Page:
Feeds

Petascale powerhouse cracks important HIV code

Cray's Blue Waters simulates 64 million atoms

Beginner's guide to SSL certificates

The Blue Waters petascale computer at the University of Illinois' National Centre for Supercomputing Applications is being credited with cracking part of the code of HIV – and possibly helping point the way to new treatments.

Simulations carried out on Blue Waters allowed researchers to determine the precise structure of the HIV capsid – the protein shell protecting the virus, which is an important part of its ability to attack the human immune system.

A sample of 64 million atoms was analysed, and according to the researchers, that's what required the petaflop capability of the supercomputer. What scientists were looking for was a detailed atomic-level analysis of the 1,300 identical proteins that form a cone-like structure in the capsid. Previously, attempts to analyse the capsid couldn't capture the whole structure in one simulation.

Preparing the ground for the experiment, the researchers, led by Peijun Zhang of the University of Pittsburgh had first conducted various physical experiments including cryo-electron tomography to slice the proteins up and gain a broad understanding of their shape. They then used Blue Waters to conduct a simulation, run by University of Illinois physics professor Klaus Schulten and postdoctoral researcher Juan Perilla, called “molecular dynamic flexible fitting”.

Schulten says the capsid is “one of the biggest structures ever solved”, with further explanation in the video below.

Watch Video

Blue Waters was originally going to be constructed by IBM, but Big Blue withdrew in 2011, realising it couldn't put the machine together on budget. Cray picked up the build, assembling XE6 Opteron blade server nodes and XK6 CPU-GPU nodes, linked with Cray's Gemini XE interconnect.

The 237 XE cabinets house more than 22,000 compute nodes, while the 32 XK cabinets are home to 3,072 compute nodes. There's 26.4 PB of storage with an aggregate I/O of more than a terabit per second. ®

Security for virtualized datacentres

More from The Register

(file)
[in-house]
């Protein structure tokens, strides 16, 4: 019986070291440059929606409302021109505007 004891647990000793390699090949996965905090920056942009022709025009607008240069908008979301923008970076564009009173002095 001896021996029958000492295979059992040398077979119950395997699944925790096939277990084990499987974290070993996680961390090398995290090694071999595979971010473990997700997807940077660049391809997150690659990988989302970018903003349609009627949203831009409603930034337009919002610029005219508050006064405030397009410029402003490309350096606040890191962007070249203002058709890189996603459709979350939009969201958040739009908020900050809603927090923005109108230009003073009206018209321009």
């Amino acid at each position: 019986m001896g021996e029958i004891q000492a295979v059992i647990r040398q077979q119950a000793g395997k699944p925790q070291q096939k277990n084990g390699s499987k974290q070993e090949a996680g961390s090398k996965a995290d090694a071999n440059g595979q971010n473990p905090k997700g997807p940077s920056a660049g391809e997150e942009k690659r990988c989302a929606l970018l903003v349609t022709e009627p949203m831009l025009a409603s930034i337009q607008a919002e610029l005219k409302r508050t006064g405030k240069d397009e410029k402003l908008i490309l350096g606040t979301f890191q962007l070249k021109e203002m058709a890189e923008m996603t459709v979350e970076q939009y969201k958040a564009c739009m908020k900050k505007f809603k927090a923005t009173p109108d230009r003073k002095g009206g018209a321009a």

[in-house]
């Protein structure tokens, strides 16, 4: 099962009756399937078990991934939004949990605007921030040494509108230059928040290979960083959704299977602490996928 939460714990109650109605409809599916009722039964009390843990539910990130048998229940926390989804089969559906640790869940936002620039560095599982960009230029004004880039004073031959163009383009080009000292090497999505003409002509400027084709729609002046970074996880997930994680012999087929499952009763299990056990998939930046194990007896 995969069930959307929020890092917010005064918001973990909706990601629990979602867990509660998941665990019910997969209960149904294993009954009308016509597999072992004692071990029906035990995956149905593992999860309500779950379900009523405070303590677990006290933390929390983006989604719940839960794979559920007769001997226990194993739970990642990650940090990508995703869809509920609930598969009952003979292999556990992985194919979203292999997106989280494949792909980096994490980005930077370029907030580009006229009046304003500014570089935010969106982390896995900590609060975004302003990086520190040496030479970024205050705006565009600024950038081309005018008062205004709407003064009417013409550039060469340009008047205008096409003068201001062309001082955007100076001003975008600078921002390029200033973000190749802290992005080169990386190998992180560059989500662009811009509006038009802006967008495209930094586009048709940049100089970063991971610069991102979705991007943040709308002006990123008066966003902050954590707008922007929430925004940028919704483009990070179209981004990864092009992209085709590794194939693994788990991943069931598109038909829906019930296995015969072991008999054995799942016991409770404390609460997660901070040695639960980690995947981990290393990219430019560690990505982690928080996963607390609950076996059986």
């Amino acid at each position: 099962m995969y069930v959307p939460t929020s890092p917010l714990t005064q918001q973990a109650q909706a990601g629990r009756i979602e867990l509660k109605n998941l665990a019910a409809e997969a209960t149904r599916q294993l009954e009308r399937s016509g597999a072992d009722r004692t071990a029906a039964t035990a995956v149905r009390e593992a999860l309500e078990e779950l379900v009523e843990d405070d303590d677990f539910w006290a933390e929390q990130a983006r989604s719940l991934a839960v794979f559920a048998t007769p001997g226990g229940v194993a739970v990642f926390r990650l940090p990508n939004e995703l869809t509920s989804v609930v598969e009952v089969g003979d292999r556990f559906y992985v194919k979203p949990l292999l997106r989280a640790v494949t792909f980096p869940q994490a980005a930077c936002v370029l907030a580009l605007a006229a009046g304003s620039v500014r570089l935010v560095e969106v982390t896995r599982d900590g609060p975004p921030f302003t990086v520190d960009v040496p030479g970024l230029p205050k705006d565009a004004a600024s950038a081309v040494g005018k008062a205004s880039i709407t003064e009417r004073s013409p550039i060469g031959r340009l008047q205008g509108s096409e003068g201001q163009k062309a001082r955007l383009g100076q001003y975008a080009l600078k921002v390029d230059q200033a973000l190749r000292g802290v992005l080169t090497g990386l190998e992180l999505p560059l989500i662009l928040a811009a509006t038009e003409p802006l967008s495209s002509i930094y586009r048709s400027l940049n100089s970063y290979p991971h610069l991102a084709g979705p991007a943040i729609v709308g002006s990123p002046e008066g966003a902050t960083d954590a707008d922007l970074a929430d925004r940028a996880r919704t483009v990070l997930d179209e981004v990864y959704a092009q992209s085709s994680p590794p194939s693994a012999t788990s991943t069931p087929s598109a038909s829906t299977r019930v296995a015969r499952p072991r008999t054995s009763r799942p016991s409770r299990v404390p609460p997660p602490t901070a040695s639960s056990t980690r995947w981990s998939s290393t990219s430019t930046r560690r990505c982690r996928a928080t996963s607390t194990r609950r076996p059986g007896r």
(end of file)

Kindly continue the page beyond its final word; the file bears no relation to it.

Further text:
next story
It's Big, it's Blue... it's simply FABLESS! IBM's chip-free future
Or why the reversal of globalisation ain't gonna 'appen
'Hmm, why CAN'T I run a water pipe through that rack of media servers?'
Leaving Las Vegas for Armenia kludging and Dubai dune bashing
Facebook slurps 'paste sites' for STOLEN passwords, sprinkles on hash and salt
Zuck's ad empire DOESN'T see details in plain text. Phew!
CAGE MATCH: Microsoft, Dell open co-located bit barns in Oz
Whole new species of XaaS spawning in the antipodes
Microsoft and Dell’s cloud in a box: Instant Azure for the data centre
A less painful way to run Microsoft’s private cloud
AWS pulls desktop-as-a-service from the PC
Support for PCoIP protocol means zero clients can run cloudy desktops
prev story

Whitepapers

Choosing cloud Backup services
Demystify how you can address your data protection needs in your small- to medium-sized business and select the best online backup service to meet your needs.
Forging a new future with identity relationship management
Learn about ForgeRock's next generation IRM platform and how it is designed to empower CEOS's and enterprises to engage with consumers.
Security for virtualized datacentres
Legacy security solutions are inefficient due to the architectural differences between physical and virtual environments.
Reg Reader Research: SaaS based Email and Office Productivity Tools
Read this Reg reader report which provides advice and guidance for SMBs towards the use of SaaS based email and Office productivity tools.
Storage capacity and performance optimization at Mizuno USA
Mizuno USA turn to Tegile storage technology to solve both their SAN and backup issues.